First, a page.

EM in 2016: Deeper into the vortex - SocGen

Discussion in 'Fundamental Analysis' started by FXStreet_Team, Dec 16, 2015.

  1. FXStreet_Team

    FXStreet_Team Well-Known Member Trader

    Oct 7, 2015
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    FXStreet (Delhi) – Research Team at Societe Generale, suggests their top trading recommendations from emerging markets in 2016.

    Key Quotes

    Short select EM currencies through a cheap basket: A set of bearish EM outcomes (Fed tightening, Chinese growth, yuan depreciation and a rise in EM corporate defaults) suggests that correlations in the EM space will stay elevated and could rise further in 2016. Taiwan and Chile have the biggest export exposure to China. In G10, our bullish USD/JPY view is moderate, but a disorderly CNY fall would revive fears of an Asian currency war and support a larger move. Markets are still pricing these joint macro risks as diversified, offering the opportunity of a cheap worst-of option. Buy 6M worst-of CNH, JPY, TWD, CLP ATMS puts / USD calls.

    Regional EM: Short Asia against EMEA and LATAM: Against the backdrop of growing concerns about EM corporate credit quality and higher US rates, downside risks to Chinese growth (SGe 6.0% vs consensus 6.5%) coupled with RMB depreciation (USD/CNY moving at 6.80 by year end) will see Asia underperform EMEA and LATAM on a total return basis. Buy RUB, BRL vs sell KRW, MYR.

    Short EM exposure: Long USD vs TWD & KRW: Korea and Taiwan are both highly exposed to weaker Chinese growth through the direct export channel and from RMB depreciation through the indirect channel by having relatively high export similarity. Both currencies could be increasingly used as proxy trades for the China story given more favourable carry characteristics.

    Long EM exposure (against EUR): Short EUR vs PLN and CZK: Despite a challenging environment for EM FX, the CEE currencies will do well against the EUR on strong basic balances, robust domestically generated growth dynamics, and suppressed inflation. The CNB is expected to abandon the floor in EUR-CZK in Q3, though the risks of a later exit have increased.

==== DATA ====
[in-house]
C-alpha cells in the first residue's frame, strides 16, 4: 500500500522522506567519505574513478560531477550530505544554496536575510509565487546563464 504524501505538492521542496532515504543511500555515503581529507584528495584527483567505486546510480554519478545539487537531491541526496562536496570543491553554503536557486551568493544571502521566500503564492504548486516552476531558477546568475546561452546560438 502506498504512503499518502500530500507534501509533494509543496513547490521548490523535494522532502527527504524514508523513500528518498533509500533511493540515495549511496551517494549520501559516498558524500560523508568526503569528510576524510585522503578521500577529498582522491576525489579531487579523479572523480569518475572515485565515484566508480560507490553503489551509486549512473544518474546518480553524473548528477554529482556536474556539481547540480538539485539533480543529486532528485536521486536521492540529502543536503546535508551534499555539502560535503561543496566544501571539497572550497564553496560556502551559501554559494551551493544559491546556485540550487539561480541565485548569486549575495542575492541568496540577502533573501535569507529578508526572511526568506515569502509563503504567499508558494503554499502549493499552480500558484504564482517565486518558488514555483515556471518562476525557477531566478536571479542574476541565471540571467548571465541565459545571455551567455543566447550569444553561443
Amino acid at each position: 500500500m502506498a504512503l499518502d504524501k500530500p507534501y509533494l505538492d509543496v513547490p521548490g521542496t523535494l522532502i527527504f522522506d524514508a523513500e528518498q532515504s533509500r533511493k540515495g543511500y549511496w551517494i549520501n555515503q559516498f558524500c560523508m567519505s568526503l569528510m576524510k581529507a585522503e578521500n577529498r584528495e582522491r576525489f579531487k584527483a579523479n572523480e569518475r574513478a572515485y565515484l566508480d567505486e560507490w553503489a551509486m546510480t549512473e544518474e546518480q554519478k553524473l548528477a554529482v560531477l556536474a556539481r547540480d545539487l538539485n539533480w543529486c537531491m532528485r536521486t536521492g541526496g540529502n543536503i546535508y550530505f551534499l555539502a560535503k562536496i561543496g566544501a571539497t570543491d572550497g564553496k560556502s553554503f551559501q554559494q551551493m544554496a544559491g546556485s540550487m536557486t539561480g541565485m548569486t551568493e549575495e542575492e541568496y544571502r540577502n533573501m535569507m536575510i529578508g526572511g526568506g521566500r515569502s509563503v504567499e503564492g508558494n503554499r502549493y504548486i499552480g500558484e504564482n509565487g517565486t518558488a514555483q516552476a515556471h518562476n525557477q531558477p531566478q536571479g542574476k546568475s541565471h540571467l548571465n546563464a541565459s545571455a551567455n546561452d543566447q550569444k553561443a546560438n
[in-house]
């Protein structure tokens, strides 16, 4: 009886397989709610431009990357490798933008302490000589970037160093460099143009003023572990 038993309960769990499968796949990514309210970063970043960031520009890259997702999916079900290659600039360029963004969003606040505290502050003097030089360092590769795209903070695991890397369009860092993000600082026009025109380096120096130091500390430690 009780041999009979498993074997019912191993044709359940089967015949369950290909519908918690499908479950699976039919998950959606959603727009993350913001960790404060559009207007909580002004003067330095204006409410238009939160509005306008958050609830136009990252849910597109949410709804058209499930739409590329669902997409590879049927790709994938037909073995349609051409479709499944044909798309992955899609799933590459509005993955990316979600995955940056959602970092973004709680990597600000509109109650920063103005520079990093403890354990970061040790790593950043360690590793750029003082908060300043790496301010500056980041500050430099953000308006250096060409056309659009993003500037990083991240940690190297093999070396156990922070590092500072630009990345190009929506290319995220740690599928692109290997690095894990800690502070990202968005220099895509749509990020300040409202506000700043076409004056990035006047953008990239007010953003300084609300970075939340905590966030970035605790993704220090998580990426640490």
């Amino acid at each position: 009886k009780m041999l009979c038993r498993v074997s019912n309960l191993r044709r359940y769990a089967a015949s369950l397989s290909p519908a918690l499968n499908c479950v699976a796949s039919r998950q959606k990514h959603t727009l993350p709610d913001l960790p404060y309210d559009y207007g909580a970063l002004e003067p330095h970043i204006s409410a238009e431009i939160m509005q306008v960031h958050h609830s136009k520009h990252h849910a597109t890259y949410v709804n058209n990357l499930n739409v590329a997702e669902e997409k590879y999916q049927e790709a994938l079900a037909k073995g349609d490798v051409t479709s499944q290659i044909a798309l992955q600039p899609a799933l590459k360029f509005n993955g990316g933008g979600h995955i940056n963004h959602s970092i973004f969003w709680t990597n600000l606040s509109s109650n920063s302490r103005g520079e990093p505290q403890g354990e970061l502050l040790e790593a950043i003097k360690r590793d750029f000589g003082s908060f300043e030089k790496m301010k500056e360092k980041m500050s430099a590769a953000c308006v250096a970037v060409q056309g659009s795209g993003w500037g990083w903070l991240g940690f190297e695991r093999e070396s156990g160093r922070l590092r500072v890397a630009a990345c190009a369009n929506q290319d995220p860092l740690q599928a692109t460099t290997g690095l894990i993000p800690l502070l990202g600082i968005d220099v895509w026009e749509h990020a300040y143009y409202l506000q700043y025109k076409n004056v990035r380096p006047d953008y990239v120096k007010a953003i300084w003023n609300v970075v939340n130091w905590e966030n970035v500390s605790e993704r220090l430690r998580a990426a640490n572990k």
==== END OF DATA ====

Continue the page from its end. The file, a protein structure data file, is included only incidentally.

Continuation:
Long EM exposure (against USD): Short USD vs RUB and INR: The RUB is expected to do well next year as domestic factors coupled with modestly higher oil prices proves beneficial. For a second year in a row, the INR is attractive on a carry-adjusted basis due to improvement in external balances, higher FII limits and the RBI limiting large movements in either direction.

    EM relative value: Short TWD-INR, long RUB-MYR: Two positive carry structures with appealing qualities related to China and commodity exposure. India has the lowest direct export exposure to China in the region, while Taiwan has the highest, and for the sizeable positive carry (6.5%) to be eroded, it would probably require a sustained risk-on rally. Stable to higher oil prices would be beneficial for long RUB-MYR, and if oil prices fall, further the positive carry (approximately 9% per annum) provides a significant downside buffer.

    Bearish China trade I: Long USD-CNH call spread: A gradual and controlled depreciation in USD-CNY toward 6.80 is our baseline scenario, but there are risks of a larger move if trade-weighted appreciation is too much for policymakers to bear relative to growth and employment objectives. Substantial negative carry (-3.8% over 12M) and unfavourable breakeven levels in plain vanilla call options leaves a USDCNH call spread as the most attractive structure to position for either orderly or disorderly depreciation.

    Bearish China trade II: Long CNH vs TWD and KRW: Given the unfavourable risk-return characteristics of being long USD-CNH, relative value structures against regional low yielders has some appealing qualities. First, long CNH against KRW and TWD has decent positive carry (+3.7% on an equally weighted basket). Second, these crosses have been positively correlated to higher USD-EM. Third, investors are likely to seek proxy trades for gaining exposure to the RMB depreciation story, and as such, KRW and TWD depreciation should at least match, or more likely exceed, that of CNH at different points throughout the year.”
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